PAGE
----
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Angular’s Built-in Date Pipe & Internet Explorer (IE): A Look at Branch Messenger's Login Issue

In A Comedy of Errors, we talk to engineers about the weirdest, worst, and most interesting application and infrastructure issues they’ve encountered (and resolved) over the years. Our second engineer is Divydeep Agarwal, the CTO of Branch Messenger. Branch Messenger is an employee self service web and mobile platform that’s used by 600 million shift workers around the world.

This bug revealed itself right after we went live with our new web build. Naturally, we expected to see some bugs after our very first launch (editor’s note: always expect bugs after a launch), but what we didn’t expect was for a notable subset of our users to no longer be able to log in to their accounts. But that was exactly what happened. This obviously made us pretty anxious, and that anxiety was only amplified by having most of the bug reports come in from corporate enterprise environments.

The problem was a minor one at first glance: certain user groups were completely unable to close pop ups and move on, regardless of whether they clicked cancel or the close icon in their browser (even if they clicked a hundred times in a row really fast while yelling at their monitors). There are few issues more frustrating than being able to glimpse the page you need sitting right beyond a pop-up, but being unable to reach that page because the pop-up won’t go away. Especially if you can’t even move past the login screen.

Complicating matters, we couldn’t replicate the issue on our end, and impacted users’ browser consoles weren’t showing any errors, making it difficult diagnose the problem. All users were able to tell us was that they couldn’t log in but would really, really like to do so. Right now if possible!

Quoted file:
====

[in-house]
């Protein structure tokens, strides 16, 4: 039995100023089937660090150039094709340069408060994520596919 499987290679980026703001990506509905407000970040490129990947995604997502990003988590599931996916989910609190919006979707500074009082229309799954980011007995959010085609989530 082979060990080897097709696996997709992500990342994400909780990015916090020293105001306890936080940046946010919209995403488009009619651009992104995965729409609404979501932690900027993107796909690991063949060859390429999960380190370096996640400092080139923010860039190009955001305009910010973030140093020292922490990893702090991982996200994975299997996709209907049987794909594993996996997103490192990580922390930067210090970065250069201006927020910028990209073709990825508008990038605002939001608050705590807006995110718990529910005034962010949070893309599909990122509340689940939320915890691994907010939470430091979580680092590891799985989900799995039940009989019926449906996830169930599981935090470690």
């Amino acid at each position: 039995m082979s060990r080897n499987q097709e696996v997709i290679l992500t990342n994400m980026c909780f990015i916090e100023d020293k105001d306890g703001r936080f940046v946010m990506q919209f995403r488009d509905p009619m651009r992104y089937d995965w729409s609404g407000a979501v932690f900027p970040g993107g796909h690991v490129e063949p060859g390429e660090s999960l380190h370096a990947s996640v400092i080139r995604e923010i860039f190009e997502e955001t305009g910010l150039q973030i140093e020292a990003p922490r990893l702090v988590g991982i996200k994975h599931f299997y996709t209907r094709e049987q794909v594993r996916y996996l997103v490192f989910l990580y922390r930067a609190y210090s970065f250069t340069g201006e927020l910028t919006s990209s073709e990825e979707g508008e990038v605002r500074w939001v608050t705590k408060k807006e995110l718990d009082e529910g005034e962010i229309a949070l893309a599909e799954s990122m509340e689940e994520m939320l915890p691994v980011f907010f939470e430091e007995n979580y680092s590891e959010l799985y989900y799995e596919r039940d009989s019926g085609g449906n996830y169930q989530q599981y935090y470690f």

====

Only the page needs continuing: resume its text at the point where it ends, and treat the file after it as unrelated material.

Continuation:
Looking at the issue in Sentry, we were quickly able to work out that the error was related to Angular’s built-in date pipe. We were additionally able to see that everyone impacted by the error (or, at least, everyone who had encountered it at that point) was on IE (because of course they were). This didn’t make us totally confident that the problem was IE-only, but we were able to piggyback on that insight to research if there were any known compatibility issues with Angular’s date pipe component in IE. It will not surprise you to learn that there were many.

Branch's mobile product

A look at Branch’s mobile product interface

Once we discovered this, we felt confident the issue was IE-only, which didn’t make it any less pressing since many of our large enterprise users are still stuck with Windows 7 and running Internet Explorer 11. Most of these users are store managers who are sitting in front of a desktop managing the store’s day-to-day operations, making this sort of hiccup a huge impediment to doing their jobs.

Fixing IE bugs usually takes anywhere from a few hours to a few days, depending on how much time we need to get through each step of bug discovery, narrowing down the problem, and finding a fix. Thankfully, the aggregation of information in Sentry, — like being able to see exactly which browser versions were impacted — led us to the knowledge that this particular pop-up problem was specific to the Angular date pipe in IE. With that info in hand, it took us about four hours to find a fix. Had we not had access to this info, the cause of this problem would have taken significantly longer to track down since we couldn’t replicate it on our side, and our users couldn’t provide us with any info other than that they couldn’t log in.

To fix the problem, we made a tweak to our component that allowed it to load in a slightly different, simpler way. This change made it possible to do whatever it was IE was incapable of doing (which is not a small list). We celebrated by fixing a bunch of other bugs that looked similar and, suddenly, all of our IE users could login again! A simple but opaque problem that had caused huge trouble was tackled with a simple fix. You never expect a minor error, do you?

That’s why using an error tracking system is critical to understanding how our application is actually behaving in production. It acts as an early-warning system to spot and fix bugs before they impact any functionality and impact customer experience. And, as we saw in this situation, Sentry also enables us to fix bugs that do slip through far faster and with significantly less frustration than it otherwise would.

Bug counts don’t really matter. Maintaining high quality and meeting users’ expectation does. For Branch, we define “winning” as giving our users an amazing and delightful experience and fixing issues before the user knows they even occurred.

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